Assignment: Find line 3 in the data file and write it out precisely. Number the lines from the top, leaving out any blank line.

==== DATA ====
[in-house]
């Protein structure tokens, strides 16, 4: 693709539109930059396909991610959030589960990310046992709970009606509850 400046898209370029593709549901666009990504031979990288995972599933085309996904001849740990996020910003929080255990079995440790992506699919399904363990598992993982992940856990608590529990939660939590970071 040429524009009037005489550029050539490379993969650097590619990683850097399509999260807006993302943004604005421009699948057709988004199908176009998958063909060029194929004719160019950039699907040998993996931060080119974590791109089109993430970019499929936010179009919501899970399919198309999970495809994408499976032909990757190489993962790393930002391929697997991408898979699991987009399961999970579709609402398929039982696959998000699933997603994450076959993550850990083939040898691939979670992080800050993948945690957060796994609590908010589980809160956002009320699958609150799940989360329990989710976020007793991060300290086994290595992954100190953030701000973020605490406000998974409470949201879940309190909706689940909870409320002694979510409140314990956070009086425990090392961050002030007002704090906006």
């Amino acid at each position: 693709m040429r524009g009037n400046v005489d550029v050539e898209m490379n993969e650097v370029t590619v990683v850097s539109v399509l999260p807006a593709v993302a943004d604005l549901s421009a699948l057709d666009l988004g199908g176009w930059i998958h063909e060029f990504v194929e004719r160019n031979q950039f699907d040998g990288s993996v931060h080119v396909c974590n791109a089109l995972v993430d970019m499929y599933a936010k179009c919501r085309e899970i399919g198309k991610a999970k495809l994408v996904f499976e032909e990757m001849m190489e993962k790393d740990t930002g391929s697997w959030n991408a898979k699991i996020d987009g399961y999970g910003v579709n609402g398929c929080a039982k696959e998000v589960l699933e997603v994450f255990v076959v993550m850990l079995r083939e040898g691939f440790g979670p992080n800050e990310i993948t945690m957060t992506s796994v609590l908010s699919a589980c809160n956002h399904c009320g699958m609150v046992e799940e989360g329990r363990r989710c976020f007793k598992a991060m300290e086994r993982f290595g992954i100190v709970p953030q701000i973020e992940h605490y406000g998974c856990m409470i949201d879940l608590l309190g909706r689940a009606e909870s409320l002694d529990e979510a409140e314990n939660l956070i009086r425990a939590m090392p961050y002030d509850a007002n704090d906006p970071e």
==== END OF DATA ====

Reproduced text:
């Amino acid at each position: 693709m040429r524009g009037n400046v005489d550029v050539e898209m490379n993969e650097v370029t590619v990683v850097s539109v399509l999260p807006a593709v993302a943004d604005l549901s421009a699948l057709d666009l988004g199908g176009w930059i998958h063909e060029f990504v194929e004719r160019n031979q950039f699907d040998g990288s993996v931060h080119v396909c974590n791109a089109l995972v993430d970019m499929y599933a936010k179009c919501r085309e899970i399919g198309k991610a999970k495809l994408v996904f499976e032909e990757m001849m190489e993962k790393d740990t930002g391929s697997w959030n991408a898979k699991i996020d987009g399961y999970g910003v579709n609402g398929c929080a039982k696959e998000v589960l699933e997603v994450f255990v076959v993550m850990l079995r083939e040898g691939f440790g979670p992080n800050e990310i993948t945690m957060t992506s796994v609590l908010s699919a589980c809160n956002h399904c009320g699958m609150v046992e799940e989360g329990r363990r989710c976020f007793k598992a991060m300290e086994r993982f290595g992954i100190v709970p953030q701000i973020e992940h605490y406000g998974c856990m409470i949201d879940l608590l309190g909706r689940a009606e909870s409320l002694d529990e979510a409140e314990n939660l956070i009086r425990a939590m090392p961050y002030d509850a007002n704090d906006p970071e």